By Hakeem Baba-Ahmed
It is dangerous to be sincere unless you are also stupid.” George Bernard Shaw.
IN the space of two days, President Goodluck Jonathan and Sultan of Sokoto, Abubakar Saad, raised alarm over the damage which elders cause by the manner they comment on political issues. The President spoke during the Armed Forces Remembrance Day Church Service in Abuja.
He regretted that people who are 70 or 80 years, who have seen it all and who ordinarily should know the unity of this country is more important than the interest of any individual “sometime preach hate and even encourage young people to carry arms and kill themselves.”
As far as he is concerned, he says, “any ambition I have at any time is not worth the blood of any Nigerian. I will never ever expect any Nigerian to spill his blood because Goodluck Jonathan must fulfil his ambition.” The Sultan also cautioned politicians to watch their utterances as the 2015 elections approach during the ninth Zakat Distribution Ceremony organized by the Zakat and Sadaqat Foundation (ZSF) in Lagos.
Major centres of activity
How reassuring it will be if these words of caution will have real effect on developments in the nation. Hope is all simple folks will do because clearly, matters are not within their control. Two major centres of activity determine how the vast majority of the population is affected by political developments. One is what political leaders say and do.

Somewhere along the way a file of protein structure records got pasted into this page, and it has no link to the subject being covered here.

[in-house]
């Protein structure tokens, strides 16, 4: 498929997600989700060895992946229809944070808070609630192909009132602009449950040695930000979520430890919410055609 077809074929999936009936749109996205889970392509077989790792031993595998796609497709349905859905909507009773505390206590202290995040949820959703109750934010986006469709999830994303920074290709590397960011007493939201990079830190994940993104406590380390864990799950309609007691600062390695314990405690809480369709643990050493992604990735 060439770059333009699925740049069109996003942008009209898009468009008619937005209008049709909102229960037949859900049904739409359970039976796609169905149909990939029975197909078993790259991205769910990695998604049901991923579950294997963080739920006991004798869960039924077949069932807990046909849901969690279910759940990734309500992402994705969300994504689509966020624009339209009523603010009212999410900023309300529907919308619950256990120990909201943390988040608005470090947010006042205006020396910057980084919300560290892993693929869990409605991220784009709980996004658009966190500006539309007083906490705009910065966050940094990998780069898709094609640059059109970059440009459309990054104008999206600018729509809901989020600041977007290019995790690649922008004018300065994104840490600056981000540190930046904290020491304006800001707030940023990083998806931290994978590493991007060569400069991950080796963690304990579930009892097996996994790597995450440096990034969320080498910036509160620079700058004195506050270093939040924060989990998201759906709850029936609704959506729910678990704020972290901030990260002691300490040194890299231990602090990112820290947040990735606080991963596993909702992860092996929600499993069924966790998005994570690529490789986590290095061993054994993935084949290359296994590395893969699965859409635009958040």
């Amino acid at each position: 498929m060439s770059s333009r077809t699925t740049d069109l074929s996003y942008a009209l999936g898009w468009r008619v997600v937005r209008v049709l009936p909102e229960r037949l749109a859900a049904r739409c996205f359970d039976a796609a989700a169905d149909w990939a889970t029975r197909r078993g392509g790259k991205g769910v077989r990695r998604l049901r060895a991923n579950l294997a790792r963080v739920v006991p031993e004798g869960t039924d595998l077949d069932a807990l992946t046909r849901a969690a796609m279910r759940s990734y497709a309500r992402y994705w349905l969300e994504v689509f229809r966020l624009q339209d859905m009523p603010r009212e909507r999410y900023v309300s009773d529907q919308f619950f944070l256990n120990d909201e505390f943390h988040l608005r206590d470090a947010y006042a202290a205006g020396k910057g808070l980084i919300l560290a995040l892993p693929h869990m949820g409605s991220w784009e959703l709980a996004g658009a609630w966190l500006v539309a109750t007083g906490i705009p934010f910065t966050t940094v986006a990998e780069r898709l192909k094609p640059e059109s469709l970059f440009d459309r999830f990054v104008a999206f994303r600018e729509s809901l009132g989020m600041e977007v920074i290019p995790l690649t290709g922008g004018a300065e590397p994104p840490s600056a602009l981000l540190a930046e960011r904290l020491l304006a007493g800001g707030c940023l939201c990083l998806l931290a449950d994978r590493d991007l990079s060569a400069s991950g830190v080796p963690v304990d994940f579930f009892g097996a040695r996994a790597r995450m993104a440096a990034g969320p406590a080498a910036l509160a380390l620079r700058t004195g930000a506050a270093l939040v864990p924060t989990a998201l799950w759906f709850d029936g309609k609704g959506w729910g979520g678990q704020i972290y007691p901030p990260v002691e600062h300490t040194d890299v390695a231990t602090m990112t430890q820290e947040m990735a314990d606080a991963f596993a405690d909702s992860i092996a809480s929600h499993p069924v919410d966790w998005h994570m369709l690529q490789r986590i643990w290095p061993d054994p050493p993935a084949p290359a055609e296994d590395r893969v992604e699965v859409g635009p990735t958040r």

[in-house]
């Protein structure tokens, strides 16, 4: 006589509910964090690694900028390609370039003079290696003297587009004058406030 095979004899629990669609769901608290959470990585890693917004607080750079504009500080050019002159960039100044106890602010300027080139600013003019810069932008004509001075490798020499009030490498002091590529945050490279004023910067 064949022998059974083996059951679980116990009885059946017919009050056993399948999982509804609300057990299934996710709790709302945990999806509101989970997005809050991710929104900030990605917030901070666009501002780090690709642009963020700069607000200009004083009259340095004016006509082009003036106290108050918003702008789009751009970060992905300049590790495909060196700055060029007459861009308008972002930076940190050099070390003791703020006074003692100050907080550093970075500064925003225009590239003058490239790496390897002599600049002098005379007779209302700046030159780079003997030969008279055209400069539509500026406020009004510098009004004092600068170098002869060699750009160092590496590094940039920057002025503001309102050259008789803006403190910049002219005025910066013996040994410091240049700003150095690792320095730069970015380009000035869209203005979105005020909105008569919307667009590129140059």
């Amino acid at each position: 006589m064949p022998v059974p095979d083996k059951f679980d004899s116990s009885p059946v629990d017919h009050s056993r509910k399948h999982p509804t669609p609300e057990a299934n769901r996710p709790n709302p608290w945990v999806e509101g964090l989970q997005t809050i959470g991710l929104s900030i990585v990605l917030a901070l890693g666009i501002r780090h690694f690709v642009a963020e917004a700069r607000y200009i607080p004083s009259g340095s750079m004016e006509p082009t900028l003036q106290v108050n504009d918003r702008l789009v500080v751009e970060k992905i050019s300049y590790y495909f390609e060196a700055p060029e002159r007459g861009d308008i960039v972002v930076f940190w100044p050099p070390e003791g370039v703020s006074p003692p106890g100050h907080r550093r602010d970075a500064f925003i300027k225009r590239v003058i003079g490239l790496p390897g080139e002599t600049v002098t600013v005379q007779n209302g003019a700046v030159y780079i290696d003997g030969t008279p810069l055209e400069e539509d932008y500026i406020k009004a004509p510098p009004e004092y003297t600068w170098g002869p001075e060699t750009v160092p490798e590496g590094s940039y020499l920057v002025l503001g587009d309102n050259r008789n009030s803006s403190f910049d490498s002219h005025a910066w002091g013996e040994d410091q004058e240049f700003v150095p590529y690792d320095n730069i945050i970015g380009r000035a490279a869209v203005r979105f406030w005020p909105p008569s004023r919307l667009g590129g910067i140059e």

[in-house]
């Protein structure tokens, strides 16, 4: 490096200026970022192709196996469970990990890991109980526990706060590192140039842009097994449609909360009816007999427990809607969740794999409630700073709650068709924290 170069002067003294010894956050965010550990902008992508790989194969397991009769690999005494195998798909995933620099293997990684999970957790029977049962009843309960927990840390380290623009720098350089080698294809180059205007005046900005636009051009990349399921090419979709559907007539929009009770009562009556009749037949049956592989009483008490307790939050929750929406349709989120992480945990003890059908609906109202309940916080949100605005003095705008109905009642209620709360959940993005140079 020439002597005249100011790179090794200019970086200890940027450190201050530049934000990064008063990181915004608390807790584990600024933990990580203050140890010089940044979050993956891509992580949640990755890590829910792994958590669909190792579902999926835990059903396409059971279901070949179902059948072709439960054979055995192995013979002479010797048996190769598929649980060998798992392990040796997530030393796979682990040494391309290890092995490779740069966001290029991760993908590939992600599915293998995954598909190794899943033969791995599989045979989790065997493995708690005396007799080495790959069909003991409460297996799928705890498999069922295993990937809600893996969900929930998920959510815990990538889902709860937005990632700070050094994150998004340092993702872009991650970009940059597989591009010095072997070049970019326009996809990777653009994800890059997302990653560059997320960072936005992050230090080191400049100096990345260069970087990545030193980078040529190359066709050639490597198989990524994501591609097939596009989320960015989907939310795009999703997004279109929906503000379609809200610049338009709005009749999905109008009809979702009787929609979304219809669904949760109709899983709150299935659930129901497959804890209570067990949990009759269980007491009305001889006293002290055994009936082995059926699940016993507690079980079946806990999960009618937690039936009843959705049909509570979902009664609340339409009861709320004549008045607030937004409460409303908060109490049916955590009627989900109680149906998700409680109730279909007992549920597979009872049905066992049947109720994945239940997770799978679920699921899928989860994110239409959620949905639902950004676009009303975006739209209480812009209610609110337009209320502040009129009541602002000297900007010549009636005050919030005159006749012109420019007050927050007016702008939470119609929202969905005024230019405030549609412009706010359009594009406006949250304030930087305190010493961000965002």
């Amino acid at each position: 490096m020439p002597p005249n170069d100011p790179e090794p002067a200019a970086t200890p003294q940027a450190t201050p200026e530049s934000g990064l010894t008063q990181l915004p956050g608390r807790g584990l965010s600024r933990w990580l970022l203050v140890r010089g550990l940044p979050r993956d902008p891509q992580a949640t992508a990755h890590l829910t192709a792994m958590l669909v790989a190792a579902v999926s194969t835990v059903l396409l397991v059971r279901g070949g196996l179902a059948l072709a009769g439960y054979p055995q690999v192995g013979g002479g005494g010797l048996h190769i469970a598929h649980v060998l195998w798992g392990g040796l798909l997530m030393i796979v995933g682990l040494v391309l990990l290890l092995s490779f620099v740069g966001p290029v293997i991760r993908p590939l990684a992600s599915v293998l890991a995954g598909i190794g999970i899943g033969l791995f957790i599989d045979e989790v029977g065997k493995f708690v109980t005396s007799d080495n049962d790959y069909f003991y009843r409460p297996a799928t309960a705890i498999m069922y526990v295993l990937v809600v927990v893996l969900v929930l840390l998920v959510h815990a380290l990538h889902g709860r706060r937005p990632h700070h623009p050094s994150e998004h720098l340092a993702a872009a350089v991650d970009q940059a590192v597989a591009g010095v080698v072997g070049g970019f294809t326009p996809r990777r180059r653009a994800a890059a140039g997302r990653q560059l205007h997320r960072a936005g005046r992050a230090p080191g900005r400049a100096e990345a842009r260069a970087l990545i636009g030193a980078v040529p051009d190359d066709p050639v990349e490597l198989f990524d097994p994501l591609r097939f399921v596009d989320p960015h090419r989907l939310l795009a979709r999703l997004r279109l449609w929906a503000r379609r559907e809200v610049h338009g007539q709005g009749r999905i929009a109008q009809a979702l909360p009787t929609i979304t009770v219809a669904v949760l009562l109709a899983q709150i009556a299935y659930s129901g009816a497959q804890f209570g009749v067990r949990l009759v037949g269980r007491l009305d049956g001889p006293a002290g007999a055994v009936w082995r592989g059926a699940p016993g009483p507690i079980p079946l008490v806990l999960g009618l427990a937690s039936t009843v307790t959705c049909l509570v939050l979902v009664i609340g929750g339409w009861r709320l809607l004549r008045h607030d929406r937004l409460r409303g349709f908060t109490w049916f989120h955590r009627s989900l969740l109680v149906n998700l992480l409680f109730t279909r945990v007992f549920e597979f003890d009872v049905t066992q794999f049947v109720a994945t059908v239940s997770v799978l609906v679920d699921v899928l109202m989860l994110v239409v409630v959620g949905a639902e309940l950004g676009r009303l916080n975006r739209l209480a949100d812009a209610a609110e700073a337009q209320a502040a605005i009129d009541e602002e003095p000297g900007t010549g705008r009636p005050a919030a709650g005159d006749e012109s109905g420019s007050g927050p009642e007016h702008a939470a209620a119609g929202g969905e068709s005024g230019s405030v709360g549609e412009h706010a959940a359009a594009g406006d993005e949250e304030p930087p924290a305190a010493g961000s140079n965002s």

The other is the manner those who feel an obligation to enforce their designs and plans react. The leaders have huge stakes in a system which is precariously balanced between violence and persuasion. Our democratic system has created a tiny class of powerful and wealthy Nigerians who can determine whether poor Nigerians live, lose limbs or die in defence of their interests.
Huge sections of the nation have been captured by fragments of these elite, each establishing a hegemony which equate personal or narrow ethno-religious issues with matters over which blood can be spilt, or lives lost. Every election since 1999 has shown the potency of violence in determining the quality of our electoral process, and the nation, even as we speak, is bursting at the seams with para-military outfits and protected, organised thugs whose primary goals are to enforce the designs of elected people.
The tragedy is that the two leaders who have drawn attention to the danger of inciting violence, could, but have no capacities to limit the damage. The Sultan is revered in the nation, particularly by Muslims, but there will not be more than a handful of politicians, in or out of office, who will listen to him. As befits his status, he could advise President Jonathan to weigh the implications of his candidature in 2015, but he is likely to get a polite reposte that it is not about Jonathan, but about the PDP and millions of Nigerians who may demand that he runs again in 2015.
He could have a quiet word with Professor Ango Abdullahi of the Northern Elders Forum over his ear-splitting demands that a Northerner must be President in 2015. But he will be advised to prevail on Jonathan not to even think about running.
He could caution the President and PDP chairman over the manner the party is disintegrating and its implications for the nation’s security and unity. He is likely to be told that it will make more sense to warn the defecting governors to tone down their rhetorics against him, his administration and the PDP they have defected from.